Read Time: 10 mins

Update on the Surgical Management of Craniopharyngiomas

Copy Link
Published Online: Jun 4th 2011 US Neurology, 2010;6(1):99-104 DOI:
Authors: Ricardo J Komotar, Christopher P Kellner, Jeffrey N Bruce
Quick Links:
Article Information

Despite advances in microsurgical and skull base techniques, the surgical treatment of craniopharyngiomas continues to pose a challenge to surgeons. Controversy continues to exist between proponents of subtotal resection in conjunction with radiotherapy, who argue that this less aggressive approach can yield equivalent control rates with lower morbidity, and others who argue for the superiority of gross total resection. Regardless of whether gross total or subtotal resection is the goal, surgical planning must include a thorough endocrine and neuroophthamological evaluation as well as imaging, and the approach, whether trans-sphenoidal or transcranial, must take into account the nature of the tumour and its location. In addition, optimal management of craniopharyngiomas must consist of individualised and multidisciplinary therapy including an array of subspeciality fields such as endocrinology, neuro-ophthalmology, neuropsychology and radiation oncology.


Neurosurgery, craniopharyngioma, craniotomy


Craniopharyngiomas are epithelial tumours that arise from embryonic epithelial cells of the craniopharyngeal duct. They account for 1.2–4% of all primary intracranial neoplasms and 5–10% of intracranial tumours in children.1 Although these tumours are rarely malignant, they often grow adjacent to and distort critical neurovascular structures, particularly the visual pathways and hypothalamus, leading to significant morbidity and mortality. In addition, their sellar or parasellar location poses a challenge to surgical access. However, recent advances in microsurgical and skull base techniques have made resection possible in many patients.2

Historical Perspective

Early attempts at resecting skull base tumours, among them craniopharyngiomas, were limited by a lack of exogenously administered steroids, inadequate visualisation secondary to poor illumination and magnification techniques, poor diagnostic imaging modalities and mortality associated with hypothalamic injury. Despite these extraordinary limitations, early neurosurgeons made significant contributions to the management of craniopharyngiomas. As early as 1912, McArthur addressed the surgical section of the American Medical Association (AMA) regarding surgery of the hypophysis and famously stated: “long considered safe from invasion by the most daring surgeon, both because of its almost inaccessible location and because of its intimate relation to life, the question of its feasibility to surgical attack has been answered in the affirmative.”3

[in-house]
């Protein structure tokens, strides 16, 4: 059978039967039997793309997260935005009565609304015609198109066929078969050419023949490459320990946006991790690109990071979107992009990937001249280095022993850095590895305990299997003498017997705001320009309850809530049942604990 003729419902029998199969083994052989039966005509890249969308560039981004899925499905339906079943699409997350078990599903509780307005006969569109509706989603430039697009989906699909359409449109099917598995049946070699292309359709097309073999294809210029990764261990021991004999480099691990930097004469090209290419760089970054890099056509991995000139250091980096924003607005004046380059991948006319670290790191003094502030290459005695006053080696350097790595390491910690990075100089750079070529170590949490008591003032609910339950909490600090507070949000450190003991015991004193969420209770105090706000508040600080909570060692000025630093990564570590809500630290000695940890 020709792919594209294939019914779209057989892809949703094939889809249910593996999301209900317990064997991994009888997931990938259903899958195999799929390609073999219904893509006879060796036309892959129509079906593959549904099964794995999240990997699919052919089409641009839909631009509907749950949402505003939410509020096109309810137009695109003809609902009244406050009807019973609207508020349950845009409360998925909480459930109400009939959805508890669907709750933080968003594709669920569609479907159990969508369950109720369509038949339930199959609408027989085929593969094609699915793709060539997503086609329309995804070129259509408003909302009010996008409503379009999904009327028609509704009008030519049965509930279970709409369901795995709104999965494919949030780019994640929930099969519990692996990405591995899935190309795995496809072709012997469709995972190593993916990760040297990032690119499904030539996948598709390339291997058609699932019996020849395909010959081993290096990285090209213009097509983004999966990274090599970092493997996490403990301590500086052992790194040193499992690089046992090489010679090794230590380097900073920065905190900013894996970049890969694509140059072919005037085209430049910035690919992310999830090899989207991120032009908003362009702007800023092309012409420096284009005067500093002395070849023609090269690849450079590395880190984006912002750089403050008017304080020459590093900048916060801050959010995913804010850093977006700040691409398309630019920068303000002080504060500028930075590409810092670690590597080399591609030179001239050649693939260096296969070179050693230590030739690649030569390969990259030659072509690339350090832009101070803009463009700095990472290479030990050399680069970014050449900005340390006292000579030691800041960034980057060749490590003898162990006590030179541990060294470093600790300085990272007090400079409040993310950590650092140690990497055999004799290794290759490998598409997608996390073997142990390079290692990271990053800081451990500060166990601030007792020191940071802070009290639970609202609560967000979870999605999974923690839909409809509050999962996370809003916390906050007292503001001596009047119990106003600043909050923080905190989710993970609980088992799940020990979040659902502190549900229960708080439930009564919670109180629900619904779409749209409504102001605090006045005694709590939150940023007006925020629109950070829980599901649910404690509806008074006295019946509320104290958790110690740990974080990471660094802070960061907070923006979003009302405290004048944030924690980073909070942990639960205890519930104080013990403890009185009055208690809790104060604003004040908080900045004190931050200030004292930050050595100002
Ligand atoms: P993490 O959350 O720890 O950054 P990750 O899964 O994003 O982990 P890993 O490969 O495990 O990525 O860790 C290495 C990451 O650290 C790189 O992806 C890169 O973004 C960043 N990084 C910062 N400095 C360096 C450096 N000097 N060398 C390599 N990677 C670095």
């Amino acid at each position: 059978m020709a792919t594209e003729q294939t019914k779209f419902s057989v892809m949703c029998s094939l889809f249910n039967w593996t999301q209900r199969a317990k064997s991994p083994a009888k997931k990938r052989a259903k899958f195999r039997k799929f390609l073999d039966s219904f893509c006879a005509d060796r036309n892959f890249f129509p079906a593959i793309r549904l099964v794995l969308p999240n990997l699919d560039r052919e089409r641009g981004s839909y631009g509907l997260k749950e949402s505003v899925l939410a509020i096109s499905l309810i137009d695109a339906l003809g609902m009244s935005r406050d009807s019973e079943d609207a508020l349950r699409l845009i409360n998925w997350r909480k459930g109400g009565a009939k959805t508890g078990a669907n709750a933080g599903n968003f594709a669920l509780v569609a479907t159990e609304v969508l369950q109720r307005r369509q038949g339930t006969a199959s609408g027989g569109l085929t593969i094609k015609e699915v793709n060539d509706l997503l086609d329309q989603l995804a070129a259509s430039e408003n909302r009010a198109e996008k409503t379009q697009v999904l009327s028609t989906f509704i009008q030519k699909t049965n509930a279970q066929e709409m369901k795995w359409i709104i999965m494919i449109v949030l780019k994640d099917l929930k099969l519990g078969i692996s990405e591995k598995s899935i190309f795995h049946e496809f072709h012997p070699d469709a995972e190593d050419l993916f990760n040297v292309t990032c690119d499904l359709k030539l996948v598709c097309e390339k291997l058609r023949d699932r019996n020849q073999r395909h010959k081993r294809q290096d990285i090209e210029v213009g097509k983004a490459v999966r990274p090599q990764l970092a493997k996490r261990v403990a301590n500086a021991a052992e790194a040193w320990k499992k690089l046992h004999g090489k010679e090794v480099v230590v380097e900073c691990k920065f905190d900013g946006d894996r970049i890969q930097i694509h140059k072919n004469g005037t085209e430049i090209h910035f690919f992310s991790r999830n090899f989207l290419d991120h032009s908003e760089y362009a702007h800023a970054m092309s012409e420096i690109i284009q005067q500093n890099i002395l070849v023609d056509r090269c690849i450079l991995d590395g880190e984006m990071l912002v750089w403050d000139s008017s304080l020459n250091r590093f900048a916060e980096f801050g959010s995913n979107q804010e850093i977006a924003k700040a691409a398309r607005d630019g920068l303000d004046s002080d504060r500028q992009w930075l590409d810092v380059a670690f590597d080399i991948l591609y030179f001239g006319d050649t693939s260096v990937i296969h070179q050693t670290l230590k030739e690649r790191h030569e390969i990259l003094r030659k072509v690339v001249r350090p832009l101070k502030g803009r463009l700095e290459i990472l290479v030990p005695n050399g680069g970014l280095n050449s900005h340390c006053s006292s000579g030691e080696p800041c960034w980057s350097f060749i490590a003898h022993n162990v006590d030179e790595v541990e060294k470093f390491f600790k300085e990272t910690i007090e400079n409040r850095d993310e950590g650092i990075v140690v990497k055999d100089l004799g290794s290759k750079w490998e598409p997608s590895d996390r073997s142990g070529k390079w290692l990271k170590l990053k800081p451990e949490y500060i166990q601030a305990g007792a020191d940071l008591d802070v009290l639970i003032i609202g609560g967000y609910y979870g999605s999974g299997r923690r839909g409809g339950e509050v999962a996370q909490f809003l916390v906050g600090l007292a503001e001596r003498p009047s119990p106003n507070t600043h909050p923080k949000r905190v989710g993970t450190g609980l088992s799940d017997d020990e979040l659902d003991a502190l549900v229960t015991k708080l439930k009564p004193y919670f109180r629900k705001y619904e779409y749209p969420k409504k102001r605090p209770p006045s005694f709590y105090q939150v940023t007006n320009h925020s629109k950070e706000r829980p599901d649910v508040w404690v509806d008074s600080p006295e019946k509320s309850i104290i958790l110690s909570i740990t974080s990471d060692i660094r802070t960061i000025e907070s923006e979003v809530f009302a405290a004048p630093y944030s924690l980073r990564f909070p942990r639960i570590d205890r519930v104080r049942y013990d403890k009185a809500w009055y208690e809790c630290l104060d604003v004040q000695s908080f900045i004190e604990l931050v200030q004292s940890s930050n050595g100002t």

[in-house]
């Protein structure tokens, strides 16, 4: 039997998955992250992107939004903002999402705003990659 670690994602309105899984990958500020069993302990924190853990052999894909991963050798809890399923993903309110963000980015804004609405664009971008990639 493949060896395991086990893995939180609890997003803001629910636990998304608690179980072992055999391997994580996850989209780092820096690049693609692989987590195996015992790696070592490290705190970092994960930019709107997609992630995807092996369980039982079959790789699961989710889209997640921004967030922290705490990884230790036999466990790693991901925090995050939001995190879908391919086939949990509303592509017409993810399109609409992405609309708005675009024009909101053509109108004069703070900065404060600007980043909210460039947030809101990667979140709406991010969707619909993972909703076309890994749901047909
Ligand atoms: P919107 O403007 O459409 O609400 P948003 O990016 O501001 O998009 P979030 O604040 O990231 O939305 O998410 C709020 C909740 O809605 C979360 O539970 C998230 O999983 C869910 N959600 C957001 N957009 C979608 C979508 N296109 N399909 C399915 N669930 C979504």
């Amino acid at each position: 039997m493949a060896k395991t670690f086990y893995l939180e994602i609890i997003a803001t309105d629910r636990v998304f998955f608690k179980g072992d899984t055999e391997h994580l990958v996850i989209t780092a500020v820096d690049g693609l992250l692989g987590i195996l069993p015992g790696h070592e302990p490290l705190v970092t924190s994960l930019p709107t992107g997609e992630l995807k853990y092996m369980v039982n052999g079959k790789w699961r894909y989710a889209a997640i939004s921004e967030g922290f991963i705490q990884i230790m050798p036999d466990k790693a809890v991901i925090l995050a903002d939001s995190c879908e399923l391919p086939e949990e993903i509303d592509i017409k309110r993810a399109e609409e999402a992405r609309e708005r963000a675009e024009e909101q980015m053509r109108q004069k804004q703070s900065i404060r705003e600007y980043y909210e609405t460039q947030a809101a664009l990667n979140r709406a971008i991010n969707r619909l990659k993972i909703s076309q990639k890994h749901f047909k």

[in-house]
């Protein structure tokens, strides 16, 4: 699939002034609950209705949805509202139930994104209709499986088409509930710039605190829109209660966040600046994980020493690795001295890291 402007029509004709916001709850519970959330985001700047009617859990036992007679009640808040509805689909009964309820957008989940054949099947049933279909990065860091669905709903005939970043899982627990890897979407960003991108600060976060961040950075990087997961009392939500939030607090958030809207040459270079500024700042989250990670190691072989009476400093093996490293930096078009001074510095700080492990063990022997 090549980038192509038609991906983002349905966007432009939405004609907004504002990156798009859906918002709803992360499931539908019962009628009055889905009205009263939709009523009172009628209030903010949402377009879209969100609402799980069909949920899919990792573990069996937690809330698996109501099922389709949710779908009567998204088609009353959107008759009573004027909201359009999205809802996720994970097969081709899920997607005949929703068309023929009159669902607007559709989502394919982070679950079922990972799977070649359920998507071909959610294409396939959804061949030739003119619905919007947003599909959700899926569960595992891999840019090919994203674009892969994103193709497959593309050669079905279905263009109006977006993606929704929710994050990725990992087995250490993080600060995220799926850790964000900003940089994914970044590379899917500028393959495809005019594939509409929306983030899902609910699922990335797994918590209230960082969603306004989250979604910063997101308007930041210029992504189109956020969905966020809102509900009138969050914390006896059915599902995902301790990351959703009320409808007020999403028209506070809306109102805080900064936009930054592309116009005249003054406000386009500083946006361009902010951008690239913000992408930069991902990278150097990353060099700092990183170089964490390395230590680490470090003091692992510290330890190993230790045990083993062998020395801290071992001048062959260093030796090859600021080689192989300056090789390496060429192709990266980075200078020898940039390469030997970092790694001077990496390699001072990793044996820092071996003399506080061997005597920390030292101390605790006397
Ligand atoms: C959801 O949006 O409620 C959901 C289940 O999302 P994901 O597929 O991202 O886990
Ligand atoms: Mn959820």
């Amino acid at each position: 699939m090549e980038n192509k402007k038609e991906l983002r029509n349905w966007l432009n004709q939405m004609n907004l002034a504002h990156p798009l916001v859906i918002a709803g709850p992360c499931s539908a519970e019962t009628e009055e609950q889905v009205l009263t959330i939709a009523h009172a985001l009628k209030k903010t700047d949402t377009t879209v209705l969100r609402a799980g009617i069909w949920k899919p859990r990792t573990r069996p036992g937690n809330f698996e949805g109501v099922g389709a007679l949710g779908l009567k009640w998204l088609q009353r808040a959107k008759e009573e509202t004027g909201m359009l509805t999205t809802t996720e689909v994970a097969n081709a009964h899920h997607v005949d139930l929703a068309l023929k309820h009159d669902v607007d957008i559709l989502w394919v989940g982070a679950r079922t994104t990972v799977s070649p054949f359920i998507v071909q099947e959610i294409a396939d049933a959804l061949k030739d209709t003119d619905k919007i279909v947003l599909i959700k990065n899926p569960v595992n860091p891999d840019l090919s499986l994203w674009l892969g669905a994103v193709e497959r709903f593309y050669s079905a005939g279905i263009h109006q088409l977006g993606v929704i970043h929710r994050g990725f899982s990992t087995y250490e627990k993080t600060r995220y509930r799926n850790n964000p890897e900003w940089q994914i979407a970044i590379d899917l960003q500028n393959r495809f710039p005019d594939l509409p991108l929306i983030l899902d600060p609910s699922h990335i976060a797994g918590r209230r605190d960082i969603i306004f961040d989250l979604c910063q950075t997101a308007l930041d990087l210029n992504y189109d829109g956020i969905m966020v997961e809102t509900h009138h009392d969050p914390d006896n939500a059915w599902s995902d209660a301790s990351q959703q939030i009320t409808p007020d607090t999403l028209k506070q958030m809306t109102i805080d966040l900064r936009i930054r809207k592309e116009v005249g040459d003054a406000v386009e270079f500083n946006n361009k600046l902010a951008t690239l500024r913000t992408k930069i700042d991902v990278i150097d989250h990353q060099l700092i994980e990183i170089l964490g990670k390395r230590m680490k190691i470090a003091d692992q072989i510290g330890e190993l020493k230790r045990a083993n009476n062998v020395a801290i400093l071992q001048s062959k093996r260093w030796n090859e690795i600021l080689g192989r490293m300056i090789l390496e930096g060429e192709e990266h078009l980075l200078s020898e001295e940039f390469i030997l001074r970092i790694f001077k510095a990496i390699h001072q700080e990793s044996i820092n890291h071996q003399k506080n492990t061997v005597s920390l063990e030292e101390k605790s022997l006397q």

Due to the proximity of craniopharyngiomas to pituitary tumours, the original surgical approaches were very similarly described as either intracranial or extracranial/transphenoidal. Early intracranial approaches for the resection of pituitary tumours were met with significant failure and high mortality. Following consistent failure of the intracranial approach and given the anatomical belief that these tumours grew downward from the floor of the sella, surgeons often preferred to work through the trans-sphenoidal approach. By contrast, early trans-sphenoidal approaches were more successful. In November 1909, Kanavel devised an infranasal technique that contrasted with other trans-sphenoidal approaches because it passed through the upper part of the nasal cavity. Albert Edward Halstead became the first surgeon to use this technique for the resection of a sellar tumour, notably a craniopharyngioma. Despite success with the trans-sphenoidal approach, not all surgeons were satisfied with the technique. For example, Harvey Cushing initially used the trans-sphenoidal approach, but abandoned it later in his career for the transfrontal approach, likely for better access to suprasellar lesions. Despite improvements in surgical techniques and the occasional success story, the prognosis of hypophyseal tumours in the early 1900s remained dismal.
As knowledge and experience accumulated throughout the early 1900s, intracranial approaches from the side of worse vision improved enough to supplant the trans-sphenoidal approach. By the end of the first half of the 20th century, radical resection was thought to give the best chance of cure, but the high morbidity and mortality associated with radical surgery prevented total resection in the majority of cases. The use of hormonal preparations and ‘Roentgen therapy’ laid the foundation for future craniopharyngioma treatment.4
The introduction of corticosteroids as an adjunct to craniopharyngioma management in 1952, the use of post-operative radiation for subtotal resections, the development of microsurgical approaches in the late 1950s and the introduction of computed tomography (CT) scanning in 1972 helped usher in the modern age of craniopharyngioma management. However, with the development of new technologies came new controversies over treatment. Significant debate continues over whether radical resection is superior to partial resection in combination with radiotherapy.